What do you call a card-carrying member of the American Civil Liberties Union (ACLU) who shows up at your door? Well, if you’re a Morgan Stanley executive, you might not call him anything given the shock of hearing the words, “You’ve been served.”
The renowned advocacy group filed suit against the investment giant in New York district court on Monday on behalf of five Detroit residents, alleging that Morgan Stanley violated federal civil rights laws by engaging in a process known as reverse redlining.
This, of course, begs the question: What is reverse redlining?
Well, redlining, as you may have learned in a History or American Studies course along the way, is the process of companies discriminatorily withholding loans, credit, and/or insurance from certain groups or those living in particular geographic areas. Reverse redlining is therefore the targeting of predatory financial products to these same segments. Black consumers are particularly susceptible to these tactics precisely because they were historically the primary victims of redlining, as it was a practice employed to discourage integration.
Both redlining and reverse redlining are against federal law, as Title VIII of the Civil Rights Act of 1968 – also known as the Fair Housing Act – prohibits discrimination in the sale, renting, and financing of housing accommodations based on race, color, nationality, religion, sex, handicap, or familial status. It was put in place to supplement the Civil Rights Act of 1866, which prohibited housing discrimination based on race, but contained no provision for federal penalties.
Much like redlining wasn’t limited to the height of the Civil Rights Movement, there is a long history of reverse redlining in the United States. Morgan Stanley’s case is merely the latest high-profile example.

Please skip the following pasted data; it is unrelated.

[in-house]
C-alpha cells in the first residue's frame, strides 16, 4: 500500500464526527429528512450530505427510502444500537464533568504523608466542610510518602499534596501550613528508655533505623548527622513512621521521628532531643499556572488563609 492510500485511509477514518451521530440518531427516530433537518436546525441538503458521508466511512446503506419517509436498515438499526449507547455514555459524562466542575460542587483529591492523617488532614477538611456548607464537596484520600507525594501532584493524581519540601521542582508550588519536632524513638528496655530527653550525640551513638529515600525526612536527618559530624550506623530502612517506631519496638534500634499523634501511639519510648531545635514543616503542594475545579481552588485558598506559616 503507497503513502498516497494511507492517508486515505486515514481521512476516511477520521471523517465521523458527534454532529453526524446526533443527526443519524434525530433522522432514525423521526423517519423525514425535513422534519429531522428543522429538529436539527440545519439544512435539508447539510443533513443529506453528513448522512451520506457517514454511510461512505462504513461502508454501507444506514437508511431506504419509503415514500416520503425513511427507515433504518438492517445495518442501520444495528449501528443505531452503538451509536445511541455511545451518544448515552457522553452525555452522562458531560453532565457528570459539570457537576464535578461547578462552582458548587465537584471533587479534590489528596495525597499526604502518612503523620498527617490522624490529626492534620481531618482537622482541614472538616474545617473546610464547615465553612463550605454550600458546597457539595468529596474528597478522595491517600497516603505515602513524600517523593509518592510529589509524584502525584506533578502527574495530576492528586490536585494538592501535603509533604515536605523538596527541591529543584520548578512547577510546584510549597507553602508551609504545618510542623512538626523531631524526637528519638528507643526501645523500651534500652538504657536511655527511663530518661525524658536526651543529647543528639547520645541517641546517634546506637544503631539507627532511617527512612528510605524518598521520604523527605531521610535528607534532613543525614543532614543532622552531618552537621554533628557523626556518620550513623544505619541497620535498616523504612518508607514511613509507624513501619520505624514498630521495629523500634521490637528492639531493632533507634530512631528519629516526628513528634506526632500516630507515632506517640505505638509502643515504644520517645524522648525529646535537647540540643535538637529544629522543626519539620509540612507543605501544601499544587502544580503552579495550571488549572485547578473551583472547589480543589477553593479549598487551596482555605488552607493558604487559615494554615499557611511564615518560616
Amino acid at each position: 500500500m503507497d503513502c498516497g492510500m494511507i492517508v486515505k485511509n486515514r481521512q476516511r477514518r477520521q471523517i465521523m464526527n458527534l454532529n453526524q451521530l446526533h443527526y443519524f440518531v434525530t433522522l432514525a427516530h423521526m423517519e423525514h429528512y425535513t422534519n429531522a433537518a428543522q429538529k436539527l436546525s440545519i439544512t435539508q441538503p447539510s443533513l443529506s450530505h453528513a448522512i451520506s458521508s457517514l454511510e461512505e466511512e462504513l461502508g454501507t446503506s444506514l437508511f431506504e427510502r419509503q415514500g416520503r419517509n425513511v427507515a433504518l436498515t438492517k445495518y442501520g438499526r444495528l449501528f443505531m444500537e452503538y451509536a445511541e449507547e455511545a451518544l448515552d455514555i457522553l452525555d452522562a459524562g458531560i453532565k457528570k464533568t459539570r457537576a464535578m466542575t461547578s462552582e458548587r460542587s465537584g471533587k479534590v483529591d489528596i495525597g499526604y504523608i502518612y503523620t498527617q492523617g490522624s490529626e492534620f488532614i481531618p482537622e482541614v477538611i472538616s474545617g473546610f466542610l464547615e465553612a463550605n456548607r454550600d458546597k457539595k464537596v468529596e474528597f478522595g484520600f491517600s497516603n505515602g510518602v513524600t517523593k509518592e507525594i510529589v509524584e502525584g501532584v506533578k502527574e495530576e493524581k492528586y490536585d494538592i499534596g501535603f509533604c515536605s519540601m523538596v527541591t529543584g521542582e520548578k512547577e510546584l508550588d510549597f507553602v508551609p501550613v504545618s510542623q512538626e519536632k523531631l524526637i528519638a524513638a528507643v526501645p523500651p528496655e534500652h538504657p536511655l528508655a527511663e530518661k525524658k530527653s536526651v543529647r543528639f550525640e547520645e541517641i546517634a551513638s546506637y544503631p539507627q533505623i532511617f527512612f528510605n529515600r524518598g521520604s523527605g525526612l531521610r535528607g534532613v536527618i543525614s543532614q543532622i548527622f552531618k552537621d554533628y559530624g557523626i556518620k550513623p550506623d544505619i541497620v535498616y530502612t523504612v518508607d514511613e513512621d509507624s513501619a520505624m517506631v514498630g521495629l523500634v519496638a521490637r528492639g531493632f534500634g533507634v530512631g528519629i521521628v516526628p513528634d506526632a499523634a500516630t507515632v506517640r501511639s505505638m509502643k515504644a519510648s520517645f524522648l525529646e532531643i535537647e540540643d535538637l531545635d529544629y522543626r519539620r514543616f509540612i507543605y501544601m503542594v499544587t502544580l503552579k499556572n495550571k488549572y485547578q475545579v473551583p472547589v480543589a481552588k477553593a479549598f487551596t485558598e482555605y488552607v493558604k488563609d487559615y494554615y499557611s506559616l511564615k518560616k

In case you don’t know the specifics, Morgan Stanley is said to have “discriminated against black homeowners and violated federal civil rights laws by providing strong incentives to a subprime lender to originate mortgages that were likely to be foreclosed on,” according to a release posted to the Federal Reserve’s website. The suit alleges that Century Mortgage was forced to target black communities for high-risk home loans in order to meet Morgan Stanley’s demand for mortgages they could bundle and sell, which resulted in consumers being more likely to suffer the ill effects of these products if they were black. Elizabeth J. Cabraser, a co-counsel for the plaintiffs, added that, “The targeting of communities of color for loans that unfairly raises the risk of default and foreclosure is the quintessential ‘reverse-redlining’ outlawed by the Federal Fair Housing Act.”
The ACLU’s goal is to get the case – the first to go after an investment bank, rather than a loan originator, for mortgage impropriety – certified as a class action in order to represent the interests of the estimated 6,000 black Detroit homeowners and countless other minorities across the country who were allegedly wronged.
While Morgan Stanley has expectedly denied any wrongdoing, the odds are that the embattled financial services company will settle rather than go through a prolonged legal fight where they would undoubtedly be perceived as adding insult to the injury experienced by a vulnerable group during the past few years. The ACLU’s suit would therefore add to a growing list of successful legal challenges against financial companies that engaged in mortgage impropriety prior to the real estate bubble bursting. Bank of America and Wells Fargo have already settled cases for $335 and $175 million, respectively, and the ACLU anticipates more legal action in the future.
Ultimately, this action should also give us a sense that the housing market collapse and the resulting recession will not soon be put in the rearview mirror. As time passes, new details will emerge as they always do with matters of historical importance and the cases to be made against those responsible will have time to take shape. The ACLU is therefore correct to predict more lawsuits to come, and the rebuilding process is really just getting started.
Please let us know in the comments below if you know of any other recent examples of either redlining or reverse redlining.